The rapid development of the vaccines from companies like Pfizer and Moderna certainly represent amazing achievements. These companies leveraged cutting-edge science, such as messenger RNA (mRNA), as well as smart approaches for the approval process and the manufacturing infrastructure.
But unfortunately, the rollout of the vaccines has been far from encouraging. The fact is that the U.S. healthcare supply chain is extremely complex and not particularly amenable to quick distribution at scale.
Yet it seems that technologies like AI can help with the challenges. “Humans don’t have the capacity to consider thousands of competing and evolving factors,” said Arijit Sengupta, who is the Founder and CEO of Aible. “This is precisely what AI does best—that is, complex scenario planning and hypothesis testing that’s flexible enough to adjust quickly to new information so that decisions can be made based on the best available evidence.”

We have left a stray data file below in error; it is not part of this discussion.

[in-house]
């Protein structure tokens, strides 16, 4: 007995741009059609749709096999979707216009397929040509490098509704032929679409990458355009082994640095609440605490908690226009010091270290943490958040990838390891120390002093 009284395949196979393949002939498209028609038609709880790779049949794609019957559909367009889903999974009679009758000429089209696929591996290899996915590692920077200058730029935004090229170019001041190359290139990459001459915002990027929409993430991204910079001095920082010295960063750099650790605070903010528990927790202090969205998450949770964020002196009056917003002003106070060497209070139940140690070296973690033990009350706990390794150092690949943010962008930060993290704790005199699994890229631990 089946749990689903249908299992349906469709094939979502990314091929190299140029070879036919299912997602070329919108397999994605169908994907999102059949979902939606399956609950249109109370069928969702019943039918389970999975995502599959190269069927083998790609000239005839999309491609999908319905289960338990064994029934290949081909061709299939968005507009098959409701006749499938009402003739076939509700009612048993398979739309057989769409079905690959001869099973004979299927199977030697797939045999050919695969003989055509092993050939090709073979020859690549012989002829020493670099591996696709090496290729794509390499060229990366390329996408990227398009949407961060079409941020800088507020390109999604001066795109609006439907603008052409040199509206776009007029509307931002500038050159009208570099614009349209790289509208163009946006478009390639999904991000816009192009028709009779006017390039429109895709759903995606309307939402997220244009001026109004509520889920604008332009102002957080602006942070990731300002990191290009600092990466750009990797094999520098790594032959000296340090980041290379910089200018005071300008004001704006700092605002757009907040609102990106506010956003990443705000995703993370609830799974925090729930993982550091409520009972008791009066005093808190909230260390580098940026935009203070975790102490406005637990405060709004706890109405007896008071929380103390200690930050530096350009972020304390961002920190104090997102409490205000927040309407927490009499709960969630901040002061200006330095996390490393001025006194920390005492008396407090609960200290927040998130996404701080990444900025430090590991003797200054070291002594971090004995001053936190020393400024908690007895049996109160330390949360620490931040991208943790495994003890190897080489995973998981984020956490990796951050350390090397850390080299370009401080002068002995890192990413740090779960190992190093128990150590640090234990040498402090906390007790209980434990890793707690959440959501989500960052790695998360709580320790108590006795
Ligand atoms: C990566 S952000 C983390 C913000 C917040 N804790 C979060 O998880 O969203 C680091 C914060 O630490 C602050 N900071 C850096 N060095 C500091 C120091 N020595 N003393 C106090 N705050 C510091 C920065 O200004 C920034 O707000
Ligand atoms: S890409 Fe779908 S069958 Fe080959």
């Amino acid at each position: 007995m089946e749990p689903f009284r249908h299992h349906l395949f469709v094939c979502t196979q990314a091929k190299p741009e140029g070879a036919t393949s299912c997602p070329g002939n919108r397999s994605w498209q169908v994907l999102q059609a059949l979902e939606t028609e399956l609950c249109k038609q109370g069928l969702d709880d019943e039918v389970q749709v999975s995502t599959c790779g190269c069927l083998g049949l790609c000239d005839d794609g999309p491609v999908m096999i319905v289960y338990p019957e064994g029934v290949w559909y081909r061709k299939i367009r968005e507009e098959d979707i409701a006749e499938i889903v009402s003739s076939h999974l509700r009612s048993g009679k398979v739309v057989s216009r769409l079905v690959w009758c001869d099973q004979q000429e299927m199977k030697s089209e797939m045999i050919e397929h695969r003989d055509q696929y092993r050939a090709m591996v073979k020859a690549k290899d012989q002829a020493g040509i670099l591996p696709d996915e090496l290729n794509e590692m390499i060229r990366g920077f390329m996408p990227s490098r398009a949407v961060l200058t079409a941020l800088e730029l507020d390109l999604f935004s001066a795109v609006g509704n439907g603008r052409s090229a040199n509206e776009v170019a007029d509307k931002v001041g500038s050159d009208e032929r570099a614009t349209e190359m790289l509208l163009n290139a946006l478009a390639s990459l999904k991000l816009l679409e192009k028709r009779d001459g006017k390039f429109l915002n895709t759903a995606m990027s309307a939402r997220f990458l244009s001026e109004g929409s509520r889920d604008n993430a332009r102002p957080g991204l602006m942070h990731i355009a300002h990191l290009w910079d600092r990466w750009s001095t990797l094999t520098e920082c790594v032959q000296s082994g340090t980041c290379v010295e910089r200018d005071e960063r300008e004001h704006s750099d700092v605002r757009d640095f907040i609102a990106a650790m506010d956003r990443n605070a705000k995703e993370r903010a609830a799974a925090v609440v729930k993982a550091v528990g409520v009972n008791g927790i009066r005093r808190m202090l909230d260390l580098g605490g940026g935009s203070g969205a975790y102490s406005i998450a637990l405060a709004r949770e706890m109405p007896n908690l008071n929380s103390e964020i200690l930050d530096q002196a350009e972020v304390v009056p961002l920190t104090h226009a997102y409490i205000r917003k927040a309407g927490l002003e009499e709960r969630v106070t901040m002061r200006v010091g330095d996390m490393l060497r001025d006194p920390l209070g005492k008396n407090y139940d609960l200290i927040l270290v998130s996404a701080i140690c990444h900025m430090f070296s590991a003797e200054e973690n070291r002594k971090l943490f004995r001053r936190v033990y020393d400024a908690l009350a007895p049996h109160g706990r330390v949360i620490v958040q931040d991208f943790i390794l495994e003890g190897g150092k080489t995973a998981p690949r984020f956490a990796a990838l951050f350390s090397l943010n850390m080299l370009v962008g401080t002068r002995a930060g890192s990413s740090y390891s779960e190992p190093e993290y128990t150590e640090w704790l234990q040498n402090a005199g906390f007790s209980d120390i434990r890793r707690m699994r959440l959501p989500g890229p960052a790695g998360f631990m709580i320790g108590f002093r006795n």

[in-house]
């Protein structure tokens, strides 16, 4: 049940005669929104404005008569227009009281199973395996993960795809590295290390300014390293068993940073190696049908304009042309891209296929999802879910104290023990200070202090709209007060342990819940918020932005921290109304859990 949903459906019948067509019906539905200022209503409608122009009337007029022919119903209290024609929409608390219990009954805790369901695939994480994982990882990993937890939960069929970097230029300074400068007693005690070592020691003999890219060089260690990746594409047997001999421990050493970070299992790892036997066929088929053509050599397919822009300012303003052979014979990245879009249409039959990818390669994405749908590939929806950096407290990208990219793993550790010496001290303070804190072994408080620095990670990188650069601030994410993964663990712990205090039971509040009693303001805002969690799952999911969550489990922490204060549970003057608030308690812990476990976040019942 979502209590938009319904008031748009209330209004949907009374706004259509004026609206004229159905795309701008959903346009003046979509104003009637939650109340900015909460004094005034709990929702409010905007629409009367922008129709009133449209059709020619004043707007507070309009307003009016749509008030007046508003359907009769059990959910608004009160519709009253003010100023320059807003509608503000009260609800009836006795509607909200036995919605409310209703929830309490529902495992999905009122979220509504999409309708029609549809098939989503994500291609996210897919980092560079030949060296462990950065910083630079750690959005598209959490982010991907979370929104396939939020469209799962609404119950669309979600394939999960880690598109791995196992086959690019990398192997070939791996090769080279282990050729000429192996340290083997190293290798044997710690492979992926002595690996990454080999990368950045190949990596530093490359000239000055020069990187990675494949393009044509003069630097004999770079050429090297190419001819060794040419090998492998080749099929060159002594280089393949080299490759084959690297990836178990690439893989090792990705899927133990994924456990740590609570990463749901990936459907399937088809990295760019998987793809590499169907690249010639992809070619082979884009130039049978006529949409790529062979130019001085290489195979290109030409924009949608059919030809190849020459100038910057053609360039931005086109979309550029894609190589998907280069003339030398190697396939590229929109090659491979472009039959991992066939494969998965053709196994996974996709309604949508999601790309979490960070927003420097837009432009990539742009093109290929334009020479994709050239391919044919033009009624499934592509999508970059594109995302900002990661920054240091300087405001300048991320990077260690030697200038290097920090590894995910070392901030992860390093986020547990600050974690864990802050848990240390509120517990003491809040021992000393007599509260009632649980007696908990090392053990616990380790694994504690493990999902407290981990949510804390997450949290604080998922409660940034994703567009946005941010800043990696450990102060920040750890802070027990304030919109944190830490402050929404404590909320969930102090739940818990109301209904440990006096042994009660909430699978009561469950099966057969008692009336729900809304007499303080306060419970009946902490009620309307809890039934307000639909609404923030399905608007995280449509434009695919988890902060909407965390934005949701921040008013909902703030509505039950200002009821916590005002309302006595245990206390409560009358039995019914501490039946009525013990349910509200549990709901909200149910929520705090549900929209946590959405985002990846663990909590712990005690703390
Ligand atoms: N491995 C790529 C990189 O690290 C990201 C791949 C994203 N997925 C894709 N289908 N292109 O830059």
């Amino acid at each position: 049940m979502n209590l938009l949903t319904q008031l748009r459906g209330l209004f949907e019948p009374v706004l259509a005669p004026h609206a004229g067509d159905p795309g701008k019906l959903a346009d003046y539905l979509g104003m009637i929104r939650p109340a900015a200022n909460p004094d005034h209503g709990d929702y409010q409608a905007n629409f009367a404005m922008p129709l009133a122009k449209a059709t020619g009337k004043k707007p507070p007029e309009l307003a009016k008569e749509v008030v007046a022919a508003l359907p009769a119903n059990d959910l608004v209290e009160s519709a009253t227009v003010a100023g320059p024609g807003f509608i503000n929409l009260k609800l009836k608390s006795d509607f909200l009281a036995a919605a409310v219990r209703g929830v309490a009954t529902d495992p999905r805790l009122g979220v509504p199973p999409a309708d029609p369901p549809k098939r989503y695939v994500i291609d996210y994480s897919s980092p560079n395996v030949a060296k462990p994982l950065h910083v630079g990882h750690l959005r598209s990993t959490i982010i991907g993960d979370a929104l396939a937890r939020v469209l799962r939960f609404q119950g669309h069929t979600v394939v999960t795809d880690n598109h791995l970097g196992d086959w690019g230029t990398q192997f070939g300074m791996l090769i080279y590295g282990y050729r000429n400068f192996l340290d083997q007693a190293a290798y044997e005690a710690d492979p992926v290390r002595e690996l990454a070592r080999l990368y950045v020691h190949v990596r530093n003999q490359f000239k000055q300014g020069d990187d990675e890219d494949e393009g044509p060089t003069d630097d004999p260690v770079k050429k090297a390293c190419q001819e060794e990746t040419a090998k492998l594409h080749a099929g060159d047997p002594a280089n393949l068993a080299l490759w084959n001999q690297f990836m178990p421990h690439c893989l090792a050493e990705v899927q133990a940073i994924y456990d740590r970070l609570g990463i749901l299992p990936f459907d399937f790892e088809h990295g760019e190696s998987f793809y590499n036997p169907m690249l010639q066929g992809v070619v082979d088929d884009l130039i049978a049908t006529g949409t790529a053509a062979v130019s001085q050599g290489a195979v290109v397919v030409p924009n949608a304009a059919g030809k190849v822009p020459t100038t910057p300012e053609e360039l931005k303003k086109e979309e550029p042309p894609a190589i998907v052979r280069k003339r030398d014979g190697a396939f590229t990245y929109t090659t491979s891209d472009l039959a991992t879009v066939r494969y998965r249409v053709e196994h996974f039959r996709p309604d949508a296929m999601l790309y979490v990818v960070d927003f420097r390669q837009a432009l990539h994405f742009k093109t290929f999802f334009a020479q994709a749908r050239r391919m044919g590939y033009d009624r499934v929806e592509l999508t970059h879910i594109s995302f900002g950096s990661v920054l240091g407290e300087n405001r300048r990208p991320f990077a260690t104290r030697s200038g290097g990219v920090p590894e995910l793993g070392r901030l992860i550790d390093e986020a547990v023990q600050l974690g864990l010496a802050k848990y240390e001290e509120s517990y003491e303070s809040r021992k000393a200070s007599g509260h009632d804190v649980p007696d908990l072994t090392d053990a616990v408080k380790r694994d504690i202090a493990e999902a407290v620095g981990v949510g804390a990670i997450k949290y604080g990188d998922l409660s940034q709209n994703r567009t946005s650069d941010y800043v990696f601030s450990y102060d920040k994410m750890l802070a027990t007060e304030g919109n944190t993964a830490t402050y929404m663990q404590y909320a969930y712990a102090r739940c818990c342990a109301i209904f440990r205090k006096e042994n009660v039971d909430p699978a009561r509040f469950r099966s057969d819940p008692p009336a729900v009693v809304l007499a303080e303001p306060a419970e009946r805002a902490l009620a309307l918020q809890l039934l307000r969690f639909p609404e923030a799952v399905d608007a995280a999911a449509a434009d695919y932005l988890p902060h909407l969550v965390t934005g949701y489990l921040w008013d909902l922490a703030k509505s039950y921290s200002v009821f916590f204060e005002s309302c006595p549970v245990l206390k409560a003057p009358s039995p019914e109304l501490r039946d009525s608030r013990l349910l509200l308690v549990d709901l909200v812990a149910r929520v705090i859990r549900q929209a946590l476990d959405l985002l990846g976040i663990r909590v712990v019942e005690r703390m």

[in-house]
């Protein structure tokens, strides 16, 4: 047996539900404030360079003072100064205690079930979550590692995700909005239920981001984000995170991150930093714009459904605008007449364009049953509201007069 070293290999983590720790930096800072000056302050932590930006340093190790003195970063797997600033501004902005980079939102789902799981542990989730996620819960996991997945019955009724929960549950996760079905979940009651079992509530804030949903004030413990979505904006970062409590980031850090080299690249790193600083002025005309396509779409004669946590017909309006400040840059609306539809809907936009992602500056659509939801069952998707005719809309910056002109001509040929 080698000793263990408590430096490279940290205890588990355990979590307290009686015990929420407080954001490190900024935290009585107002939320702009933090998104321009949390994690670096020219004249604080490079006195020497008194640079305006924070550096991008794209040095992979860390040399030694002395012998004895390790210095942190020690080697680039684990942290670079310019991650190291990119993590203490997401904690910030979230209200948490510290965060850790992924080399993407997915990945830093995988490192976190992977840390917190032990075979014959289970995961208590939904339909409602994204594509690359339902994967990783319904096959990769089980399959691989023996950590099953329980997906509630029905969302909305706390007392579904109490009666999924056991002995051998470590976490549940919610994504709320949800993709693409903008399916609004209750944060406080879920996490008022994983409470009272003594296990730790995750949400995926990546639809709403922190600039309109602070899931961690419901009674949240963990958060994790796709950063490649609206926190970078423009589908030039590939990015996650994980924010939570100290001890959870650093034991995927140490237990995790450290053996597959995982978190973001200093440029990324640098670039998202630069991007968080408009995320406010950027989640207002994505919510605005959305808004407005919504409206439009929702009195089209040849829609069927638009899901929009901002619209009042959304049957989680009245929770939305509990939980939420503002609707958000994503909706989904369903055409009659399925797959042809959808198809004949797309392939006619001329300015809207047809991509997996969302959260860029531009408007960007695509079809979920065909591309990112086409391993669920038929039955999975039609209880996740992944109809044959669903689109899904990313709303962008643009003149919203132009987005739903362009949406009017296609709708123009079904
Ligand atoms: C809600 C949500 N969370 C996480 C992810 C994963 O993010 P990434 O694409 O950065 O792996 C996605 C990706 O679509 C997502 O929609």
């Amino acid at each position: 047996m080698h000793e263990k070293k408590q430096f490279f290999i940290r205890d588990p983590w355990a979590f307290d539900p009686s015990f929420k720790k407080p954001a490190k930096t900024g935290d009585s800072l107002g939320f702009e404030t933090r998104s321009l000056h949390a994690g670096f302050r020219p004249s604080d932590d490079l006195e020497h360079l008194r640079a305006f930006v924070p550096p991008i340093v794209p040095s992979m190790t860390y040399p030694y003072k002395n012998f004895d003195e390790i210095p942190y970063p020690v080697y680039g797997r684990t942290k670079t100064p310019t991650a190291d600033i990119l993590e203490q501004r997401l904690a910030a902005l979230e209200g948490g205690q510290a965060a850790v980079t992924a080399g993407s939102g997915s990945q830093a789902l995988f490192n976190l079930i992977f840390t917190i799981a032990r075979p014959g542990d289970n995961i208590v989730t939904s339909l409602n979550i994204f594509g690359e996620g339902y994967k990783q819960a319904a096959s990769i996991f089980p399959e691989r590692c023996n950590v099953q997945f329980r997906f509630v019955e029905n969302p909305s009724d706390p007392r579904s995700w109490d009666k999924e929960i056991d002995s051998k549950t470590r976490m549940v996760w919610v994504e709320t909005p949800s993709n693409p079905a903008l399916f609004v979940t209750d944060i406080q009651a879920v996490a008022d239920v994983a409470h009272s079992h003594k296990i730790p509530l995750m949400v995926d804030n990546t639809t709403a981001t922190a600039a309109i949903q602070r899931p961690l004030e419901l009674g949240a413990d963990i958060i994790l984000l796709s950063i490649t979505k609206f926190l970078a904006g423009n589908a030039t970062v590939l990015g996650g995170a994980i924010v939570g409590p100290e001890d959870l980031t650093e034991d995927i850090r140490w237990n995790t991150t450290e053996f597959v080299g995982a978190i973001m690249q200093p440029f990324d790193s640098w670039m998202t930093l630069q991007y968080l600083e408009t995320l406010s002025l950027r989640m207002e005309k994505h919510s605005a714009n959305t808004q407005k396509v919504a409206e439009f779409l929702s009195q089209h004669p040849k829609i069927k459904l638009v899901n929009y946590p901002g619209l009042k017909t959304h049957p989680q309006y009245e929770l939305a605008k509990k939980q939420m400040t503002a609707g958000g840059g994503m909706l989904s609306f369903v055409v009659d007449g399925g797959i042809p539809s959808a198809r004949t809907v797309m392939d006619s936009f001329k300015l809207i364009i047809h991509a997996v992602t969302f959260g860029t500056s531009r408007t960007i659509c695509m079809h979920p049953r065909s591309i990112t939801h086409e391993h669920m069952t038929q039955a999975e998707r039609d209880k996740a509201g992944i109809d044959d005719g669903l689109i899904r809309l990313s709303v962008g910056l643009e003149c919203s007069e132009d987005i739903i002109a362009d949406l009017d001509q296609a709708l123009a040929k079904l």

So then what are some AI approaches, recommendations and strategies that can make a difference? Let’s take a look:
Aditya Sriram, the AI Portfolio Lead and CoE Program Manager at ibi, a TIBCO company:
The clinical trials have portrayed the vaccination as a positive solution against COVID-19. But in practice, the testing is on a sample population. As the vaccination rolls out to larger populations, the possible adverse effects caused by the COVID-19 vaccinations will be more apparent. As opposed to a reactive indication on patient symptoms, AI can provide insights on patients that are likely to react to the vaccination, given their medical history and demographics information.
MORE FOR YOU
Cheryl Rodenfels, the healthcare CTO at Nutanix: